Astoria native and Bronx Science alum Thanasi Petridis first opened the family-owned-and-operated eatery back in February.

Petridis chose Ridgewood for its unique mix of trendiness and tradition. “It seemed like an up-and-coming neighborhood,” he said, “and the people that are here are very family-oriented.” Petridis also noticed a general lack of Greek restaurants in the neighborhood and was hoping to fill that gap.

Petridis’ father opened Gyro World’s first location on Northern Boulevard and 195th Street in Flushing back in 2005. The bustling eatery has served the communities of Flushing and Bayside for over a decade. The continued success of the restaurant allowed the Petridis family to expand into their second location in Ridgewood.

“We may be new to the neighborhood, but we’re not new to gyro,” Petridis added.
Gyro World’s menu features many classic Greek dishes inspired by Petridis’ heritage. His father immigrated to America from Serres, a city in Macedonia, Greece.

“About 80 percent of our menu items are traditional Greek fast food with a Greek tavern feel,” Petridis said.

Patrons can select from a diverse range of appetizers to start with. The homemade stuffed grape leaves ($5.95) are a tangy mix of rice, lemon and dill wrapped in tender grape vine leaves. Slices of spinach pie ($6.95) or spanakopita also makes for a great start to any meal.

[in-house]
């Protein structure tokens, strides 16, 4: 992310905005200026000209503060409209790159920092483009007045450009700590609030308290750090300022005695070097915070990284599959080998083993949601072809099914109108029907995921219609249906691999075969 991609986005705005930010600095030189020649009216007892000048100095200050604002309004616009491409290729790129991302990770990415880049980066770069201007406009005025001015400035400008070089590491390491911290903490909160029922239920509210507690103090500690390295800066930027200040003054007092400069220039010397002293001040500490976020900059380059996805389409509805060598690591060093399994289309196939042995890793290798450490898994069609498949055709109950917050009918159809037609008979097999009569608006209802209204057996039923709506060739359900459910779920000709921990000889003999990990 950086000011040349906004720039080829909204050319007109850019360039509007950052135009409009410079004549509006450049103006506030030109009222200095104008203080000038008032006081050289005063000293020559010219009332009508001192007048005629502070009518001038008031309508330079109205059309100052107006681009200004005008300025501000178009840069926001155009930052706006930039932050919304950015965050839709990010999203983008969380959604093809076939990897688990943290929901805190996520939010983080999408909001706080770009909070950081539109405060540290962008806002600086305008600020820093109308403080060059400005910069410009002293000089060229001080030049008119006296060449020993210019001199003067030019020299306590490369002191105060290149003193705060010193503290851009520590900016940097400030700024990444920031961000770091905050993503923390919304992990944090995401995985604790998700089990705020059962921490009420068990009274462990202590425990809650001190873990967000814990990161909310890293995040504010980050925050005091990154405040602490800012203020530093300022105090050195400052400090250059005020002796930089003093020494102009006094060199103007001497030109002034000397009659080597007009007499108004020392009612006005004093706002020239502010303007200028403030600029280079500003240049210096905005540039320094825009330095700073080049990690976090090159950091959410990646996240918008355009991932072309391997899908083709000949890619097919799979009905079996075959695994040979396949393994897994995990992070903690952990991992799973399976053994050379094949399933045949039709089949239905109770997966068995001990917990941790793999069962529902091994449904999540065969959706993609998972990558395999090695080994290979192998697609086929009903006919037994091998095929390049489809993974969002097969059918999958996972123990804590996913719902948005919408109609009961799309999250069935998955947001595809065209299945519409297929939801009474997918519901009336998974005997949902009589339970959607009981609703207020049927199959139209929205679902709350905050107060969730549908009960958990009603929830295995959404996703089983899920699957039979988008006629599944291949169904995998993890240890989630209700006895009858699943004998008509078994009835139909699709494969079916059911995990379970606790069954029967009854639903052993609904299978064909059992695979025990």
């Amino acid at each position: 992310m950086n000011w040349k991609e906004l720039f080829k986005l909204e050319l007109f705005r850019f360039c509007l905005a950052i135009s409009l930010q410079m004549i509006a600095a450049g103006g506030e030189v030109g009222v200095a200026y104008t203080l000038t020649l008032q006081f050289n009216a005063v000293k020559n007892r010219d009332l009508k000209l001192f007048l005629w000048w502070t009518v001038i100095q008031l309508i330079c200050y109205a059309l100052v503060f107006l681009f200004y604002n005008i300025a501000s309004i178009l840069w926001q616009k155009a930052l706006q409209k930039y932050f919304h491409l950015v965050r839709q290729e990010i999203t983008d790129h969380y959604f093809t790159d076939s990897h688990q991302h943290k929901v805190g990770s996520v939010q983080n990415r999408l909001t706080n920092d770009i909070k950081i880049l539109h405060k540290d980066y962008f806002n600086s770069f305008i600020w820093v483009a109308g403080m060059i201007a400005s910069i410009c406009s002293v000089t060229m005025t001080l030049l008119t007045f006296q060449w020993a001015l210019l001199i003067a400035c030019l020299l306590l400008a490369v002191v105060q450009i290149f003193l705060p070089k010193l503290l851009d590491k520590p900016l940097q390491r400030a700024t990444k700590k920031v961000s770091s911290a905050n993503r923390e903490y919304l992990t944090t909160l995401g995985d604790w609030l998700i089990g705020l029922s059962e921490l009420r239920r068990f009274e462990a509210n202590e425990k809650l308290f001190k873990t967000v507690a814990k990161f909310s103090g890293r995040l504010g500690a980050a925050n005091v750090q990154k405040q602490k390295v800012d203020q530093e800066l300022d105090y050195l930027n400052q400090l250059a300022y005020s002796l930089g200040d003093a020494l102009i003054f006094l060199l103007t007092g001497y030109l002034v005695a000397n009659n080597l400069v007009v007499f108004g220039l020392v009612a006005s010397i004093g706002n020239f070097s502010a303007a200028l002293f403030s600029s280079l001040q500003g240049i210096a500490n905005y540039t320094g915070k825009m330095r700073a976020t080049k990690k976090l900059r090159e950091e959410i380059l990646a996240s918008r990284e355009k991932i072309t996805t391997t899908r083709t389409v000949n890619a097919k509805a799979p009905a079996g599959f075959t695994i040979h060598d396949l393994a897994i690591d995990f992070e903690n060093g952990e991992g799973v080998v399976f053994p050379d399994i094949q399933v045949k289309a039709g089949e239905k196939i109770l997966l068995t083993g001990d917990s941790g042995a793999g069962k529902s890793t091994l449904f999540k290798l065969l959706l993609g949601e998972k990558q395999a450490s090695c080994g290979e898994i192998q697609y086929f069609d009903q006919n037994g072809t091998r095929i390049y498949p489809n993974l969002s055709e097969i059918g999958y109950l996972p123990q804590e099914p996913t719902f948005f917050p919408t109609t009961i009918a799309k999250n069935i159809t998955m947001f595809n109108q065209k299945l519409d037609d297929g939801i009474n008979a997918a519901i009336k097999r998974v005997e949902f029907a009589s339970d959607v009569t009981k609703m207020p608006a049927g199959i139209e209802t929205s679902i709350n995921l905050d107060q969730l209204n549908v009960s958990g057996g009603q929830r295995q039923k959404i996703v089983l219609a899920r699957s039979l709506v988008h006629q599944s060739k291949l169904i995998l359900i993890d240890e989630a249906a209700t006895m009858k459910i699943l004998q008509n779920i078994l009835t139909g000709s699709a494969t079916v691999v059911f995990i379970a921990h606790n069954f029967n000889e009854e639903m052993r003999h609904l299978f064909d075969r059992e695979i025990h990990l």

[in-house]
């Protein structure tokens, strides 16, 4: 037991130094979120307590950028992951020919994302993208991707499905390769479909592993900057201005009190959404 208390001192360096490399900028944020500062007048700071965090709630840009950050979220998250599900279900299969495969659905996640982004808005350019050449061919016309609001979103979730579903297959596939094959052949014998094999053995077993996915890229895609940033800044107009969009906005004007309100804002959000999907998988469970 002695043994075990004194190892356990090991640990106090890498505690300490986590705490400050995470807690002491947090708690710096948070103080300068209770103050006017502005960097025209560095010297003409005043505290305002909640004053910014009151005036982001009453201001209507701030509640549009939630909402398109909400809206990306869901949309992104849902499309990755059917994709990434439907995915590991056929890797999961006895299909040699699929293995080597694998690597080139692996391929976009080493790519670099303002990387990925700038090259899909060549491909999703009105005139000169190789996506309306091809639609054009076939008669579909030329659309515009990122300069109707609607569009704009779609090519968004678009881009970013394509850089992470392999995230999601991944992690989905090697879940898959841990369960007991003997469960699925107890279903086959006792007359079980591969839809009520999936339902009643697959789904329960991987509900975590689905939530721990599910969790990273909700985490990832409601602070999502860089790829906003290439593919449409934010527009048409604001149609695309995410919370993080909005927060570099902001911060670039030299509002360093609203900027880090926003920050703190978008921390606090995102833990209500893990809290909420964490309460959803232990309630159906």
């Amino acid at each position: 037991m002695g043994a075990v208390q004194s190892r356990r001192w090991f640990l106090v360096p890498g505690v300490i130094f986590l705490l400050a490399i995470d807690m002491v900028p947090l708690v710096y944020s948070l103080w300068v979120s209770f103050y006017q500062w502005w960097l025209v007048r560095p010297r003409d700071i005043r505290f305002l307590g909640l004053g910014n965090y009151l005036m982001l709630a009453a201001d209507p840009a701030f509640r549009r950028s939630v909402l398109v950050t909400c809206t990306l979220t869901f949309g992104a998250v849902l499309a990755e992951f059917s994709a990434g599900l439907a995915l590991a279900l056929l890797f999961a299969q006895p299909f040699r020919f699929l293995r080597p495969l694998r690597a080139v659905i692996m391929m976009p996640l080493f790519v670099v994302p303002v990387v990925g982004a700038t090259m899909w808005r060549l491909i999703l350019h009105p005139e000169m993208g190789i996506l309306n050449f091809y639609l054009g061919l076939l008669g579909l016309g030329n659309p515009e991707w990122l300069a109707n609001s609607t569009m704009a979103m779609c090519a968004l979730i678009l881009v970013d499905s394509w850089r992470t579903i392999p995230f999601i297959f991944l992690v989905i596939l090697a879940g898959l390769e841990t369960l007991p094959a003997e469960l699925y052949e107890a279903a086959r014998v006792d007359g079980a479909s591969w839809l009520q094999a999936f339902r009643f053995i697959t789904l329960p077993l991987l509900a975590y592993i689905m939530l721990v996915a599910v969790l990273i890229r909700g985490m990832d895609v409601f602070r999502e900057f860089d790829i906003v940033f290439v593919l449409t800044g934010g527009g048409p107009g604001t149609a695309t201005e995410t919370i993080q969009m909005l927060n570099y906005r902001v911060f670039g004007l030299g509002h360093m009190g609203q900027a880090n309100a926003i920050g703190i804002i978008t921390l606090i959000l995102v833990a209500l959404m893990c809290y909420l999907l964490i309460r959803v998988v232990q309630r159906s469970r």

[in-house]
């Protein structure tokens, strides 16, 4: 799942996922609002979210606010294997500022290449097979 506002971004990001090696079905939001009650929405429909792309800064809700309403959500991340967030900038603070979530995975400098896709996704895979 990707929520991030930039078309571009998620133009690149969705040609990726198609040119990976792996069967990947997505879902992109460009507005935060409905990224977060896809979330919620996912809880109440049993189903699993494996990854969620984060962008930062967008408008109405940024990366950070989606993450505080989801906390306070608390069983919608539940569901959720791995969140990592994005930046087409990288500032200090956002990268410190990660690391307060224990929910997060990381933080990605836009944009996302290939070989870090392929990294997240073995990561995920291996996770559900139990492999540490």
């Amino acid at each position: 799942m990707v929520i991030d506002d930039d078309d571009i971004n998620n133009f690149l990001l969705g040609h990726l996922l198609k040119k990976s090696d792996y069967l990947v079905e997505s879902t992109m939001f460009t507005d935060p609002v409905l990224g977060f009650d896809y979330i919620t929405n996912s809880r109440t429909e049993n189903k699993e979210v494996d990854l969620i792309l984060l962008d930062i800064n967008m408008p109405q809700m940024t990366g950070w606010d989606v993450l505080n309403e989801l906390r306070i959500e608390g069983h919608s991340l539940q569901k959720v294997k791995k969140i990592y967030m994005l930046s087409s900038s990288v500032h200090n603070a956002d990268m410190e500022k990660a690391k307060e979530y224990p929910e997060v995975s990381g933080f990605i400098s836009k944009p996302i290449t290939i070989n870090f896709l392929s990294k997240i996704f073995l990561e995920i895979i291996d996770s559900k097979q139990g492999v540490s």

One of the more popular menu items is the Greek gyro sandwich ($6.95) made with hand-stacked, slow rotisserie pork served on a pita with tomatoes, red onions and tzatziki. The regular gyro sandwich ($6.95) contains hand-stacked slices of rotisserie beef and lamb instead of pork.

The restaurant’s signature dish is the Gyro World Plate, available for parties of two ($23.95) or four ($37.95) people. This platter contains generous portions of seven different types of meat, including pork and chicken souvlaki, bifteki, chicken bifteki, Greek gyro, beef and lamb gyro, as well as loukaniko, a homemade Greek sausage. This flavorful feast is served with pita and tzatziki.

Gyro World also offers several vegetarian menu options, including the haloumi sandwich ($6.95). This dish features grilled haloumi, a savory Cyprian cheese, served with lettuce, tomato and cucumber. Their Vegetarian Wrap ($7.95) is a smoky mix of grilled haloumi, lettuce, tomato, roasted sweet peppers, grilled eggplant and balsamic vinegar.